The curtain came down on an era for HBO Wednesday night as it hosted a massive final season premiere event for “Game of Thrones.”

The screening of the first of the show’s last six episodes was a spectacle unto itself. Radio City Music Hall was packed with industryites and celebrities who are far removed from the Seven Kingdoms. The after-party at Ziegfeld Ballroom was decked out with all manner of fiery motifs evoking the show’s blend of barbarism, beauty and warrior spirits.

The mood among many in the small army of HBO and WarnerMedia executives on hand for the “Thrones” sendoff was as anxious as those who are in the hunt for the Iron Throne. The beginning of the end of “Thrones” has coincided with a major shakeup in the management of HBO under its new parent company AT&T.

“I don’t know if I’m OK,” said a longtime HBO executive who was asked that question more than once by guests on Wednesday. “Ask me in a few months.”

Compounding the unsettled feeling for many employees is the fact that HBO’s New York headquarters will relocate in a few weeks from its longtime home in Bryant Park to WarnerMedia’s new digs in Manhattan’s Hudson Yards. For the first time in years, HBO will be housed within in the corporate offices of its parent company rather than in a separate outpost. It’s a prudent financial move but one that symbolizes a loss of autonomy.

The flood of praise that flowed from those who spoke on stage at Radio City reinforced the rich legacy of the previous regime, which ended when Richard Plepler resigned Feb. 28 as chairman-CEO after 27 years with the brand. Five days later, NBC and Showtime alum Bob Greenblatt was named chairman of WarnerMedia Entertainment, overseeing HBO, TNT, TBS and WarnerMedia’s nascent streaming service.

Plepler was hailed as a warrior in his own right for backing “Game of Thrones” in its infancy when it was wildly expensive and a major tonal departure from the shows that had clicked for HBO in the past. Not only did Plepler “greenlight the most expensive pilot in the history of HBO,” HBO programming president Casey Bloys observed, “he greenlit the most expensive pilot re-shoots in the history of HBO.”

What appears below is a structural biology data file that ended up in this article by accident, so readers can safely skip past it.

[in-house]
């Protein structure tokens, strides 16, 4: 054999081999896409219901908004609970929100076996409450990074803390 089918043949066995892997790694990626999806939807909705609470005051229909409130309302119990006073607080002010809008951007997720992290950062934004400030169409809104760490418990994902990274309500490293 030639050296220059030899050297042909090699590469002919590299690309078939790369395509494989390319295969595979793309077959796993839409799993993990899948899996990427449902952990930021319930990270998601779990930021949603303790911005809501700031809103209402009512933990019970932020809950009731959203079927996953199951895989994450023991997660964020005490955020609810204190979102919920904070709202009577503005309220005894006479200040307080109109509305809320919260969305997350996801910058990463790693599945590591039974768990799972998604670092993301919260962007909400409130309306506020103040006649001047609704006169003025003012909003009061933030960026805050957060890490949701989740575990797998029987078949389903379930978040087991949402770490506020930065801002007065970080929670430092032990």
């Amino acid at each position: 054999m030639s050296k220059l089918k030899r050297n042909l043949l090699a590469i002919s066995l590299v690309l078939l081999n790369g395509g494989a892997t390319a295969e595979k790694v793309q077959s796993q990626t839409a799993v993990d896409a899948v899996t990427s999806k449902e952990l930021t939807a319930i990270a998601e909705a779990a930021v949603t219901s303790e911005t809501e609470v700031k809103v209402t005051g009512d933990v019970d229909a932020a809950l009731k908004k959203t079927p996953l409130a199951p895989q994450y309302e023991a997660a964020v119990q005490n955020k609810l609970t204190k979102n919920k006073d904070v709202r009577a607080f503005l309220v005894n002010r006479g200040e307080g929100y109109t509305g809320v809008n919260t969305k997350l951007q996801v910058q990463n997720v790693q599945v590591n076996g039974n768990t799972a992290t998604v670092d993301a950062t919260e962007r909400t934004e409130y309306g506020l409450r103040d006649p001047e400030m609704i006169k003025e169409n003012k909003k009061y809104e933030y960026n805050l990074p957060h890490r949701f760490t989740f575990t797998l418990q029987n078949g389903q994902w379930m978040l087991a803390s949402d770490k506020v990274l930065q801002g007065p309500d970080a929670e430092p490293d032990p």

“Thrones” showrunners David Benioff and D.B. Weiss were effusive in crediting Plepler for providing them with such staunch support, despite their lack of experience in TV when the show began in 2011.

“We don’t know why you said yes,” Benioff said. “We are all here because of the choice you made.”

Before the screening, Plepler was feted by a line of well-wishers that snaked down the aisle in the orchestra section. Plepler told Variety that “Thrones” qualified as a “once-in-a-generation kind of show” and said he was happy to see the cast and crew enjoying a “triumphant” celebration of their work.

“Even as the show became more and more successful and they all became more and more famous, what remained was their grace and humility in addition to their talent, and that’s the rarest of things,” he said. “They were just a privilege to work with. It’s an honor for me to be here today to celebrate them.”

The end-of-an-era vibe at the gathering was also underscored by “Thrones’ ” status as a TV unicorn – a culture-changing, mammoth hit that offers an increasingly rare opportunity for tens of millions of fans to enjoy a shared experience. The storytelling is so urgent and the visuals are so stunning that it even transcends the flexibility that viewers now prize thanks to the on-demand revolution.

“I watch ‘Veep.’ I watch ‘Billions.’ I watch ‘Barry,’ ‘The Good Fight,’ ‘Better Call Saul.’ But I watch them when it’s convenient for me,” said CNN anchor Jake Tapper, who attended the screening and after-party. “ ‘Game of Thrones’ may be the last show where it’s like — OK, it’s time. Everybody go to bed, Daddy’s watching ‘Game of Thrones.’ ”

Tapper was not disappointed by the season premiere episode, calling it “unbelievable television.”

“Thrones” fans bracing for the heartbreak of bidding farewell to Daenerys, her dragons and the rest of the gang will have to absorb the blunt lesson delivered toward the end of the Season 8 premiere episode by a key supporting character. The same is true for House HBO.

“Nothing lasts,” the character says as he urges his companion to face up to “an unpleasant truth.”

(Pictured: HBO’s Casey Bloys with “Game of Thrones” star Emilia Clarke, showrunners David Benioff and D.B. Weiss and “Thrones” star Peter Dinklage)

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